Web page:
The TMI accident was pure operator error. It is common knowledge that if the control room staff had just all left the control room and gone to lunch the automatic safety systems would have safely shut down the reactor.

      Chernobyl was caused by a complete loss of command and control, letting an electrical engineer, testing the electrical generator, manipulate the reactor.

      Although Japan has had previous bone-headed nuclear incidents, the tsunami disaster was purely caused by inadequate design engineering of the plant. The operations staff tried everything they could, but the plant was just never designed to survive such high water. They were doomed from the git-go.

      I could write more about the SONGS screw-up and the Navy nuc program and the US commercial nuclear industry, but I have to go to the grocery store before supper.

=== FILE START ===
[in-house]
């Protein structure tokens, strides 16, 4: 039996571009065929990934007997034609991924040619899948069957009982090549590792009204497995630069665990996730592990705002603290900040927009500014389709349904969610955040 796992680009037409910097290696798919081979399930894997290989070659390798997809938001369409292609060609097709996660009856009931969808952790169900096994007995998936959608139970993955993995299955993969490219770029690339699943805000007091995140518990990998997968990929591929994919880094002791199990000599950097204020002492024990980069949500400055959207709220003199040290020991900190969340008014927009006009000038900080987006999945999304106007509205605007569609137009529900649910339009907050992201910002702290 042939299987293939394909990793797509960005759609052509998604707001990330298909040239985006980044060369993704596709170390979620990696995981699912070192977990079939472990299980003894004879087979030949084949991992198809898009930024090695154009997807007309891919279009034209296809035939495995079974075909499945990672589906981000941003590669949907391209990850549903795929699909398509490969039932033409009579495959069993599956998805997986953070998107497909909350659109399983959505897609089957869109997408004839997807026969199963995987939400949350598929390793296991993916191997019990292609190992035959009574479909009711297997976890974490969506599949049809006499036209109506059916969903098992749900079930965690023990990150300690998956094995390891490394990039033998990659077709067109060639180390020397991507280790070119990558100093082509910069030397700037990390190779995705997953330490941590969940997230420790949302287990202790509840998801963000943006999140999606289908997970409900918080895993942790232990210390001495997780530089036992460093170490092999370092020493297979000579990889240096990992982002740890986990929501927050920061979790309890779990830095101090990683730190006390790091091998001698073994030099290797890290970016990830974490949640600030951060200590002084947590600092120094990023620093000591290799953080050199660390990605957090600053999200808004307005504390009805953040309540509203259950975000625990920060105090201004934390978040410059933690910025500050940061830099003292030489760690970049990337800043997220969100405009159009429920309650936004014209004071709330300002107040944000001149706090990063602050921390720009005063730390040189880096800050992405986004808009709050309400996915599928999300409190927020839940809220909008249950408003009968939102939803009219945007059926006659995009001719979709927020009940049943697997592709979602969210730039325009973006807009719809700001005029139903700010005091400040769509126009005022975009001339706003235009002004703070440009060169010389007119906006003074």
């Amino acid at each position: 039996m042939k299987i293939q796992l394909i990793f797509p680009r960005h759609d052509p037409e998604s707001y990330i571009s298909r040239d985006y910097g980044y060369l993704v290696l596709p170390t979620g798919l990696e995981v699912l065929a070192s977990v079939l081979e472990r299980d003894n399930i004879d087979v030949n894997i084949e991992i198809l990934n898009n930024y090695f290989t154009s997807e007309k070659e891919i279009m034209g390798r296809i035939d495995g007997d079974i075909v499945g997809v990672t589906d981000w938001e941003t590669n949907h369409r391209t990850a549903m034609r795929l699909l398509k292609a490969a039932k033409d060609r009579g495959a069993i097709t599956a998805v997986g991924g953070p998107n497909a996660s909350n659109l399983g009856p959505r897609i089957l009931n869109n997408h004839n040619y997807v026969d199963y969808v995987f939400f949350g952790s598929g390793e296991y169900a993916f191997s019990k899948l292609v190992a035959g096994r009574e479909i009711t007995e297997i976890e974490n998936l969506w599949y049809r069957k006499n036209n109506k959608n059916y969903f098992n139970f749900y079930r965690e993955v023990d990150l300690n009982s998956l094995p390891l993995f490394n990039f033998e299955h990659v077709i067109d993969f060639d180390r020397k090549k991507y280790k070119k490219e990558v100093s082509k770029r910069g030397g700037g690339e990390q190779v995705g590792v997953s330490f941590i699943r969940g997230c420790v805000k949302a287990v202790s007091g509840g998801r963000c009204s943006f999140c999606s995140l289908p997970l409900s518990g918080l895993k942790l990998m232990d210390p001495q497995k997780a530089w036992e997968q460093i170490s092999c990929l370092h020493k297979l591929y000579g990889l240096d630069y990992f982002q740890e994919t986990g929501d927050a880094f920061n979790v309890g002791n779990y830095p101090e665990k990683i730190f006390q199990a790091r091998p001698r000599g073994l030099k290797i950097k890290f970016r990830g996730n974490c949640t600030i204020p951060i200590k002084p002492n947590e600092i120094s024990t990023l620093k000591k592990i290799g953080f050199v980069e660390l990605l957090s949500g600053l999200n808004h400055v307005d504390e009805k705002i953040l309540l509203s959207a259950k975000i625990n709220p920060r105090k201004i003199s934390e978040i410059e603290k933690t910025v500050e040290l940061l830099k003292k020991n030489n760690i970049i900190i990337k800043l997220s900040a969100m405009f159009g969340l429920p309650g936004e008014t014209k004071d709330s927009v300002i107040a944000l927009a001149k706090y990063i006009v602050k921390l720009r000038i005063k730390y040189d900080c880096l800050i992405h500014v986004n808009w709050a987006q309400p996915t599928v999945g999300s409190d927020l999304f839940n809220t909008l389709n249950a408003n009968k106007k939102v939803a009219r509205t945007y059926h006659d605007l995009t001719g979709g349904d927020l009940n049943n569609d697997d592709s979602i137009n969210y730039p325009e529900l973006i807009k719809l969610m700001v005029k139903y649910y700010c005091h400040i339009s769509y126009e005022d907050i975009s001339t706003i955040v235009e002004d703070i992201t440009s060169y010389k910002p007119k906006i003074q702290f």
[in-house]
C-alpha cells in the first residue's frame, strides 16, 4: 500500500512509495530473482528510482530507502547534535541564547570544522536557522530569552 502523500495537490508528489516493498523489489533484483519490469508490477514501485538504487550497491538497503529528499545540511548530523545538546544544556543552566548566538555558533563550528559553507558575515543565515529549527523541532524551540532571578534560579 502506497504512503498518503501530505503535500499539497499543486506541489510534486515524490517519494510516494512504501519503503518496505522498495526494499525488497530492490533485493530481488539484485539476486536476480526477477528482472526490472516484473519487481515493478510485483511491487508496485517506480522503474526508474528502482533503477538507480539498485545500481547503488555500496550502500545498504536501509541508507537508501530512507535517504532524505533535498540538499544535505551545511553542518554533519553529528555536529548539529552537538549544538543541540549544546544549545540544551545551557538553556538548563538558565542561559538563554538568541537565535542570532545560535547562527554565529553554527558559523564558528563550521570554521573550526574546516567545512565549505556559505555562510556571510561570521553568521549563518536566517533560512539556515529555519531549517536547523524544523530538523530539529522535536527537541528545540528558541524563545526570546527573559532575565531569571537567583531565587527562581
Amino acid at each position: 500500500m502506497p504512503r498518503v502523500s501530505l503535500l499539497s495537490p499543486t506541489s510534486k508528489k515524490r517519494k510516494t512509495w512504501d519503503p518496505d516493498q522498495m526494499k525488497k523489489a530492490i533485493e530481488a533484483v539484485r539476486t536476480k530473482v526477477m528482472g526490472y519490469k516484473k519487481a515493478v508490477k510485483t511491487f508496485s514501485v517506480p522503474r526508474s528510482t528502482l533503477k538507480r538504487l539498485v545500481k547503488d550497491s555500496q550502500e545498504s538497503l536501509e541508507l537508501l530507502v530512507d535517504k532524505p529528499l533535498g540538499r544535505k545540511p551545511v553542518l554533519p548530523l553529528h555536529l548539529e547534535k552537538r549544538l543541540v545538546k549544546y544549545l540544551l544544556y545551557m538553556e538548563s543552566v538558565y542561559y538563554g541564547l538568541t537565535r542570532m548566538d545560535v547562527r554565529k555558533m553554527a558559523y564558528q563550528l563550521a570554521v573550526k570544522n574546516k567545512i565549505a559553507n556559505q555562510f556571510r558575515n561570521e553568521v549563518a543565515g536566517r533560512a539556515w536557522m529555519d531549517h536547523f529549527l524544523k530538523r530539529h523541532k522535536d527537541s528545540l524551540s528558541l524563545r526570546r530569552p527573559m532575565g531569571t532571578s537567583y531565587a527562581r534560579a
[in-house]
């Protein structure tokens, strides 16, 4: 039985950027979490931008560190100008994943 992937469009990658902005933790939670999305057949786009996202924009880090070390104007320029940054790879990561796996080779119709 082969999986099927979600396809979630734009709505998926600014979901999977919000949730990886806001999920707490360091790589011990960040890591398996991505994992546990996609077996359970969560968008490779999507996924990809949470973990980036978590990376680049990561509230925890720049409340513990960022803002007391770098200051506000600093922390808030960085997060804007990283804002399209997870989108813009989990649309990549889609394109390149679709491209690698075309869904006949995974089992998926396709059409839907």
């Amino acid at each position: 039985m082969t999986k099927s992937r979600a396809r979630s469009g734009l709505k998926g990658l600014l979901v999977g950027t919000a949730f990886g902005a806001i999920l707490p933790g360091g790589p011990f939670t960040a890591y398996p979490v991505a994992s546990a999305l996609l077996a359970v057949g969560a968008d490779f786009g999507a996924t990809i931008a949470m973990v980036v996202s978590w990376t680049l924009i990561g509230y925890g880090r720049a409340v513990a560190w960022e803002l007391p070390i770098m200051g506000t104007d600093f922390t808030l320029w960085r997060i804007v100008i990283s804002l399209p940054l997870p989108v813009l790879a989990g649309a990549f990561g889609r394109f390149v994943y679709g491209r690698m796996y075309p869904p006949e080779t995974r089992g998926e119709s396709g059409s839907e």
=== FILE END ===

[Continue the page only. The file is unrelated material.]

3. Hell yes, we could both go on and on... but that's cause we are interesting people! Glad to get your insight on the reactors, and the info on the disasters.

    4. Jesse, just something I'd like to say. A lot of folks say the Three Mile Island plant was a failure of the idea of atomic power plants, and so too the media hype that went along with it. But as I see it as a success. No one died, and the reactor was shut down without a melt down. As for "bone head" mistakes, there's always going to be that possibility in almost everything we do. Very interesting post though, and I thank you.